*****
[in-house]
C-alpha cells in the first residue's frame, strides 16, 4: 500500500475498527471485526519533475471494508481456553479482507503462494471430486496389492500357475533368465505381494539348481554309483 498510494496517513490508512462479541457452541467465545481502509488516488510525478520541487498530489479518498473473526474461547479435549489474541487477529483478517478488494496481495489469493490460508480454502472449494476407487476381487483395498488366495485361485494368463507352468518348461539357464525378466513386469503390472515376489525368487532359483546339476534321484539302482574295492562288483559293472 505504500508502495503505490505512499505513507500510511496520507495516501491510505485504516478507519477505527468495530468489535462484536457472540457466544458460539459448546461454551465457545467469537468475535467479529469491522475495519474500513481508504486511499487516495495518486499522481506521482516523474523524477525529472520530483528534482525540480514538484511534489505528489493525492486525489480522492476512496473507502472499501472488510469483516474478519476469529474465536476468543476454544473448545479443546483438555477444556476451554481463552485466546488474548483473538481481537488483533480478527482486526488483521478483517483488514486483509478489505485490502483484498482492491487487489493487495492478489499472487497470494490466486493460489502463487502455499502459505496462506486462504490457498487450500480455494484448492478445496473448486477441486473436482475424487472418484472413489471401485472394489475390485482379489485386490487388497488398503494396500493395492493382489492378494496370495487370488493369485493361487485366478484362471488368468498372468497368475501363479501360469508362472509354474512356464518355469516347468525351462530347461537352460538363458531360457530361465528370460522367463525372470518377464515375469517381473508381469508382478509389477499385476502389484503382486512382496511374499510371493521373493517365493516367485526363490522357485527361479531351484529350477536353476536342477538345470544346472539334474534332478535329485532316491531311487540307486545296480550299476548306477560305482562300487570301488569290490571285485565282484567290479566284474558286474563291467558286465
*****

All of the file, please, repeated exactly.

[in-house]
C-alpha cells in the first residue's frame, strides 16, 4: 500500500475498527471485526519533475471494508481456553479482507503462494471430486496389492500357475533368465505381494539348481554309483 498510494496517513490508512462479541457452541467465545481502509488516488510525478520541487498530489479518498473473526474461547479435549489474541487477529483478517478488494496481495489469493490460508480454502472449494476407487476381487483395498488366495485361485494368463507352468518348461539357464525378466513386469503390472515376489525368487532359483546339476534321484539302482574295492562288483559293472 505504500508502495503505490505512499505513507500510511496520507495516501491510505485504516478507519477505527468495530468489535462484536457472540457466544458460539459448546461454551465457545467469537468475535467479529469491522475495519474500513481508504486511499487516495495518486499522481506521482516523474523524477525529472520530483528534482525540480514538484511534489505528489493525492486525489480522492476512496473507502472499501472488510469483516474478519476469529474465536476468543476454544473448545479443546483438555477444556476451554481463552485466546488474548483473538481481537488483533480478527482486526488483521478483517483488514486483509478489505485490502483484498482492491487487489493487495492478489499472487497470494490466486493460489502463487502455499502459505496462506486462504490457498487450500480455494484448492478445496473448486477441486473436482475424487472418484472413489471401485472394489475390485482379489485386490487388497488398503494396500493395492493382489492378494496370495487370488493369485493361487485366478484362471488368468498372468497368475501363479501360469508362472509354474512356464518355469516347468525351462530347461537352460538363458531360457530361465528370460522367463525372470518377464515375469517381473508381469508382478509389477499385476502389484503382486512382496511374499510371493521373493517365493516367485526363490522357485527361479531351484529350477536353476536342477538345470544346472539334474534332478535329485532316491531311487540307486545296480550299476548306477560305482562300487570301488569290490571285485565282484567290479566284474558286474563291467558286465